In February 1937, Masters and Dorice departed Los Angeles for Shanghai, China, on the liner SS President Polk, a trip they shared with Lieutenant Colonel William H. Rupertus and his wife, Alice. Because Dorice and Alice had gone to school together, James earned his senior's trust and was offered a position in the elder's future command: 1st Battalion 4th Marines. Colonel Charles F. B. Price commanded the Regiment in China in 1937 and Price's wife, Dolly, was Godmother to Dorice. This connection got Masters a prime assignment working for Lt. Col. Francis I. Fenton, the Regiment's Deputy Athletic Officer and Club Officer. He became editor for the Regiment's newsweekly magazine, the "Walla Walla" which purportedly meant "much talk" in Chinese.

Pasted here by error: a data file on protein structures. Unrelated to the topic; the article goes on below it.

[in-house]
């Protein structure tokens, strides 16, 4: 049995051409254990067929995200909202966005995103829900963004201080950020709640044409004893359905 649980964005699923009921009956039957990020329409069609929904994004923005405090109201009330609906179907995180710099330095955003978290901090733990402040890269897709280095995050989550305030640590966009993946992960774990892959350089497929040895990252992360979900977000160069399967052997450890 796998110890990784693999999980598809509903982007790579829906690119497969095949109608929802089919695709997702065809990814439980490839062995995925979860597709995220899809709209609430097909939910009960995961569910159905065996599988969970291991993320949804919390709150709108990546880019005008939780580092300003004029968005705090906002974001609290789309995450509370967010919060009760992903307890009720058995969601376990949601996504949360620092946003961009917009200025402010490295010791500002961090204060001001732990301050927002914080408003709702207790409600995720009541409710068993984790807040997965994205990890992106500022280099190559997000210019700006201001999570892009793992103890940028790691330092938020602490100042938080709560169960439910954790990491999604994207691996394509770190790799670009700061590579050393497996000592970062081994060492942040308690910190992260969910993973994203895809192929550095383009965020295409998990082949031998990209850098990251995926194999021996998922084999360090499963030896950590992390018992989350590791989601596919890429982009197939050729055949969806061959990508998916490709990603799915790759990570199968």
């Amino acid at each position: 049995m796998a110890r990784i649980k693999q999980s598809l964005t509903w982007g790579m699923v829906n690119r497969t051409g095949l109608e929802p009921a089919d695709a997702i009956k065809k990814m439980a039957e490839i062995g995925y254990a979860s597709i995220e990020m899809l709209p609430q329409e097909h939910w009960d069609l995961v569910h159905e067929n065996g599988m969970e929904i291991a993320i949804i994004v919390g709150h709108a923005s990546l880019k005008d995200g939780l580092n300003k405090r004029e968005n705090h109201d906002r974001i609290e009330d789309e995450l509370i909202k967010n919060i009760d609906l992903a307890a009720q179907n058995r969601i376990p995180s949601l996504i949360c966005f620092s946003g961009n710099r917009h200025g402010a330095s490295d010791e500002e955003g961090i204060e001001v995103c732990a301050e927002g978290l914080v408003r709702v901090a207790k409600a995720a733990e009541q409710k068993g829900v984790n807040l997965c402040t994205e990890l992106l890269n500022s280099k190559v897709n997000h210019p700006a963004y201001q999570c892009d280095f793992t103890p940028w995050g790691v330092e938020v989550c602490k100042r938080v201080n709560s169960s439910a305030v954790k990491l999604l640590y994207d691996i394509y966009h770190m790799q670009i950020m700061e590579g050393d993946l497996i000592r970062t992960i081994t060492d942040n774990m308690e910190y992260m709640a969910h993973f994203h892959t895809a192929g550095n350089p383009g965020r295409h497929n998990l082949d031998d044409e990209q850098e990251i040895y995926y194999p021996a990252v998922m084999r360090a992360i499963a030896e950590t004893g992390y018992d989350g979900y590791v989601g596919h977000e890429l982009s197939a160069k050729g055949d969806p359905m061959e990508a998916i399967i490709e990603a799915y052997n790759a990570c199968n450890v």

On 7 July 1937, the Marco Polo Bridge Incident signaled the beginning of the Second Sino-Japanese War. In mid-August, the Chinese conducted an ineffectual bombing raid on the Japanese Fleet; a few bombs even strayed into the Shanghai International Settlement, killing civilians. But Masters got his first 'taste' of combat and he soon arranged to be given a command: a platoon and later Company F, under 2nd Battalion Commander (and Medal of Honor recipient) Roswell Winans. Despite being stationed at Suzhou Creek, his platoon never directly engaged Japanese troops, but witnessed the Defense of Sihang Warehouse. After defending Americans from Japanese harassment until September 1938, he was temporarily assigned to the luxury liner SS President Coolidge, in Shanghai port, to supervise the security during loading of gold and silver bullion that belonged to Chase Bank.